But we must be clear-eyed that this strike may lead to further violence, especially from the militia groups — which exist to give Iran deniability for events from Lebanon to Yemen. The Iranians still feel they have uncollected bills in terms of revenge for the killing of Soleimani.

The coming elections create an opportunity for the hardline side of their political spectrum. And the Iranians have plenty of options, including strikes against Saudi Arabia, Israel, and U.S. and coalition troops.

The best outcome is that Iran will observe U.S. determination and return to the negotiating table under the auspices of the talks proposed by America’s European allies. The Biden team has done the right thing in consolidating the Western alignment among the U.S., the European Union, France, Germany and the U.K. Their vision seems to be getting all parties back to the table; offering some minimal level of sanctions relief; building on the bones of the 2015 nuclear deal to create a more sweeping agreement; and limiting Iranian ballistic missiles, terrorist activity and weapons of mass destruction.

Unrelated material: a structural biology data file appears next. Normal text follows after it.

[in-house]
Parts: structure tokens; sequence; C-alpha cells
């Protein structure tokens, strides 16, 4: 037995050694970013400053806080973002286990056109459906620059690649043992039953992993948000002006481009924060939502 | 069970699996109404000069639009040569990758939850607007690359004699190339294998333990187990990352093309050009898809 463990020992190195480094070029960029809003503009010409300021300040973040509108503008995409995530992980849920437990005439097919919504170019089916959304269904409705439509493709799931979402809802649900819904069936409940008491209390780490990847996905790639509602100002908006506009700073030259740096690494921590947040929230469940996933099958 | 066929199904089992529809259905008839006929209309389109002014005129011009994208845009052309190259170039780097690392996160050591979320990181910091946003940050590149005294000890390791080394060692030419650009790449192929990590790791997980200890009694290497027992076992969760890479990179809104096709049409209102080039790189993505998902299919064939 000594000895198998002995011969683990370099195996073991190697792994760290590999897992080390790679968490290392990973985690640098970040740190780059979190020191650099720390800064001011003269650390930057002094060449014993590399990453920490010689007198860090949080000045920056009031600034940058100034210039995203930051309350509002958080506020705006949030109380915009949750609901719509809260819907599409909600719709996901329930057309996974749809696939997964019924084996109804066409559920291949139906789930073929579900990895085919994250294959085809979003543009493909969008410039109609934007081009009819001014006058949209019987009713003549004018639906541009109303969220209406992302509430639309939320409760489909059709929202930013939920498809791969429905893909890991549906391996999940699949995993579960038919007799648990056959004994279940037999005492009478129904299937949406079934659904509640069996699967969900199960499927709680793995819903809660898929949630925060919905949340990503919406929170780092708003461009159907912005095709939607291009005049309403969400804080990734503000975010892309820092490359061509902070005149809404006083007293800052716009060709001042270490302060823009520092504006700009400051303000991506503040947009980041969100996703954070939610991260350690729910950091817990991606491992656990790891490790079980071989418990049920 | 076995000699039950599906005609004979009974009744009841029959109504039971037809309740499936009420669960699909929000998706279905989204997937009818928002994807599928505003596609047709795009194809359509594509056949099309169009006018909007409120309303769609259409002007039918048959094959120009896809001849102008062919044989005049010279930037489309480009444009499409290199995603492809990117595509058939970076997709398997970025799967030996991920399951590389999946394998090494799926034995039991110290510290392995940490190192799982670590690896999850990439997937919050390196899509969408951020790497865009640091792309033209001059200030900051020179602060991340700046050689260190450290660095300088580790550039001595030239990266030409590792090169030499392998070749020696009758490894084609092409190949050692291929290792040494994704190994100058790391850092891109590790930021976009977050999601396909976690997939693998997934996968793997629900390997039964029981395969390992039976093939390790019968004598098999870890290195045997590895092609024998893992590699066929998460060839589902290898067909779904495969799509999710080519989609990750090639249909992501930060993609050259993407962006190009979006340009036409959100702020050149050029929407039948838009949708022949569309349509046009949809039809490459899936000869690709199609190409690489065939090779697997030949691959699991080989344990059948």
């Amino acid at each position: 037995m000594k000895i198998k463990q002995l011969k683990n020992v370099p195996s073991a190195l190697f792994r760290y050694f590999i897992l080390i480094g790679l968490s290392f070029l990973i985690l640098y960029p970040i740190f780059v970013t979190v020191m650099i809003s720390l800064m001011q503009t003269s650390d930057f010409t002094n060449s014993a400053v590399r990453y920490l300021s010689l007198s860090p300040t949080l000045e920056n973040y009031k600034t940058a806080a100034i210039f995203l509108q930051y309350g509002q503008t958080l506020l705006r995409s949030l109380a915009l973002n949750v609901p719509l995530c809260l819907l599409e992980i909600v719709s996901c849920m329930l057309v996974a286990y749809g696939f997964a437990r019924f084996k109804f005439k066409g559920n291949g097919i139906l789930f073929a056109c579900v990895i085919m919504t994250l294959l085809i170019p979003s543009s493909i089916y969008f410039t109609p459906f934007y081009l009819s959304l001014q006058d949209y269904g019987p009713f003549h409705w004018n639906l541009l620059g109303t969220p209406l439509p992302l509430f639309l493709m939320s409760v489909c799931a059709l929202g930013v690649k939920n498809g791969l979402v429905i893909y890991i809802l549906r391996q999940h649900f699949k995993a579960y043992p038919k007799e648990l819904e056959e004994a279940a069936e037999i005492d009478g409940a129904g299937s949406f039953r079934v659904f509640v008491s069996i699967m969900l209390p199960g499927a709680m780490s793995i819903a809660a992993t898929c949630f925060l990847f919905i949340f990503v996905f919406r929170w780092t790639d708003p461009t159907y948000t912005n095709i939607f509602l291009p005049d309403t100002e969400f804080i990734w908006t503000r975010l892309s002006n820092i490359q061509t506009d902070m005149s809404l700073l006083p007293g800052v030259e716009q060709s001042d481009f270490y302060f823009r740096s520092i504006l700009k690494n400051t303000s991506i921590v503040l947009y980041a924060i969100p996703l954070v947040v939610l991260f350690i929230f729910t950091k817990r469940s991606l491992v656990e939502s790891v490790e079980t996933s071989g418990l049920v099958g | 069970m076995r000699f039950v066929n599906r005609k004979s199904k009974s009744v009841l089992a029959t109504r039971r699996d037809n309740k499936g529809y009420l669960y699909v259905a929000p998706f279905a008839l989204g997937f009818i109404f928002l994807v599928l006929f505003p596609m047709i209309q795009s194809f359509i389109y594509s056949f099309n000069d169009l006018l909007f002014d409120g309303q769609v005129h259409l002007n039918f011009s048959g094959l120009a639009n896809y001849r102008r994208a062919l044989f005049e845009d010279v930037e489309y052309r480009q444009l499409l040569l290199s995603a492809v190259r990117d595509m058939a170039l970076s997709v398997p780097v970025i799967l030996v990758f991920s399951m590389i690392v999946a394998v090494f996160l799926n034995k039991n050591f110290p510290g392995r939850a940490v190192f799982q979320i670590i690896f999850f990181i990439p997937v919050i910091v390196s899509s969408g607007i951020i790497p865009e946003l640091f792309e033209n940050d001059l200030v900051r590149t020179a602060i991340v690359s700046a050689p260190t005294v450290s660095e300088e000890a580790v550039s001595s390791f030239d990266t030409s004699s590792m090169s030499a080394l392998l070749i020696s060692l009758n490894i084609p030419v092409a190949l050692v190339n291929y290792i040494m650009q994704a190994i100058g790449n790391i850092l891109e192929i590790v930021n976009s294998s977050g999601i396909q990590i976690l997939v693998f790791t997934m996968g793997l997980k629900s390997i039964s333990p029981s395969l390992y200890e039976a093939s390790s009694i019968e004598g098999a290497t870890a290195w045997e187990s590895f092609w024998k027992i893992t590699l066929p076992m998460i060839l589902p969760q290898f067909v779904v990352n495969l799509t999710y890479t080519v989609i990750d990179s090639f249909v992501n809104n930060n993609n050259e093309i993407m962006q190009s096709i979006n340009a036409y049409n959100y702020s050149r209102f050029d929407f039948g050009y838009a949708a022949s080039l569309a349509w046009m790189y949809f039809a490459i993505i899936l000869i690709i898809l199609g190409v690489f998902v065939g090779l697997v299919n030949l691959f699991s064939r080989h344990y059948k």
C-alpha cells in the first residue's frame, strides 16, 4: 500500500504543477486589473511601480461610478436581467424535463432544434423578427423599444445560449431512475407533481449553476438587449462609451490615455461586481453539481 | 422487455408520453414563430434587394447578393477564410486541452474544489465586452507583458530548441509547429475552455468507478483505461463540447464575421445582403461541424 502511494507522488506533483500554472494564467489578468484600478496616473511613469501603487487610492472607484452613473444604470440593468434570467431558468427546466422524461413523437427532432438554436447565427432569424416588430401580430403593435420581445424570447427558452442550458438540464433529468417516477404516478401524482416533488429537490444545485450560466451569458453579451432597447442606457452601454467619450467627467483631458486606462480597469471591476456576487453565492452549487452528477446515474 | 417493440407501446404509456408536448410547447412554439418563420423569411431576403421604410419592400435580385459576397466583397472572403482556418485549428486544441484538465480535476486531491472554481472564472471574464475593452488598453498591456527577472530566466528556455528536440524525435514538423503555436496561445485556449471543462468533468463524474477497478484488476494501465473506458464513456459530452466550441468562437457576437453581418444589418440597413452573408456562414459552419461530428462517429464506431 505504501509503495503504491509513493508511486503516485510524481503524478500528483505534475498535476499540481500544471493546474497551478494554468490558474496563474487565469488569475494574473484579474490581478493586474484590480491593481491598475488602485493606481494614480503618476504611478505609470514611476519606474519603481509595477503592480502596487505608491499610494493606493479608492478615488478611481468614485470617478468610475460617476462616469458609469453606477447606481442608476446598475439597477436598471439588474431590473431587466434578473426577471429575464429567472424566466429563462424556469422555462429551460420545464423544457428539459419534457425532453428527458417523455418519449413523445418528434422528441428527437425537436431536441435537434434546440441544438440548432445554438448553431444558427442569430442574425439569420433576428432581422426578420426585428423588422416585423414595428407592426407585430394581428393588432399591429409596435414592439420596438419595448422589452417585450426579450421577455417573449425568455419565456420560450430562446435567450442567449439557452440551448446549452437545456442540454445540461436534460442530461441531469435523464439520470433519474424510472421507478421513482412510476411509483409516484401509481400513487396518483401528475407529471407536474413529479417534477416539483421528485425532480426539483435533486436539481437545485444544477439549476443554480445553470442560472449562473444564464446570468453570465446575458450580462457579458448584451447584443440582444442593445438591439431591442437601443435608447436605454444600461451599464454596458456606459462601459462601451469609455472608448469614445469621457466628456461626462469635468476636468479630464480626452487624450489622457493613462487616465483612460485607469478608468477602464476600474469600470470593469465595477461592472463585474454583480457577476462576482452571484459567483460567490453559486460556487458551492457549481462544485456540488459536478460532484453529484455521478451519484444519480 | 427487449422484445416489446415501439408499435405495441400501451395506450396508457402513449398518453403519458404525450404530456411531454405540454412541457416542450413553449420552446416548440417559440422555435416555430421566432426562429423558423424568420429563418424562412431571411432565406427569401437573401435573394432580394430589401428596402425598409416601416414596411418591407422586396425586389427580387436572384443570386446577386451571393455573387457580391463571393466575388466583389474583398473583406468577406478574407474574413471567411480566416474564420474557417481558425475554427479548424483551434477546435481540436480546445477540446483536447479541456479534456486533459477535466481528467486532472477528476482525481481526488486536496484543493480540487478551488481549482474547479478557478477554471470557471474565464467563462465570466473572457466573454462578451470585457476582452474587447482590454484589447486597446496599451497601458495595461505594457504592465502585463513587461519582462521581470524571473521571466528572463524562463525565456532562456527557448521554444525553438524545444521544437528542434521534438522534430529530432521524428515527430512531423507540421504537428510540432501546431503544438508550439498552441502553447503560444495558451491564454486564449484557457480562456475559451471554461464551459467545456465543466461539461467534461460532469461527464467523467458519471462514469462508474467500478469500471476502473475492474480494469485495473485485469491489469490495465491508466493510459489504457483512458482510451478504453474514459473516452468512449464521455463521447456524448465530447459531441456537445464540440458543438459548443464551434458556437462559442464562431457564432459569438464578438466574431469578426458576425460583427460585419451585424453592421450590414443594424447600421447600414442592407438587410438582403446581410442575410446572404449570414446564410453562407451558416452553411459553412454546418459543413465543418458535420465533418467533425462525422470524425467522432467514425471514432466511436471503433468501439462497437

It is a big vision, and getting past the tit-for-tat violence is only the first step. Let’s hope the Iranians are in the mood to listen.

This column does not necessarily reflect the opinion of the editorial board or Bloomberg LP and its owners.

James Stavridis is a Bloomberg Opinion columnist. He is a retired U.S. Navy admiral and former supreme allied commander of NATO, and dean emeritus of the Fletcher School of Law and Diplomacy at Tufts University. He is also an operating executive consultant at the Carlyle Group and chairs the board of counselors at McLarty Associates.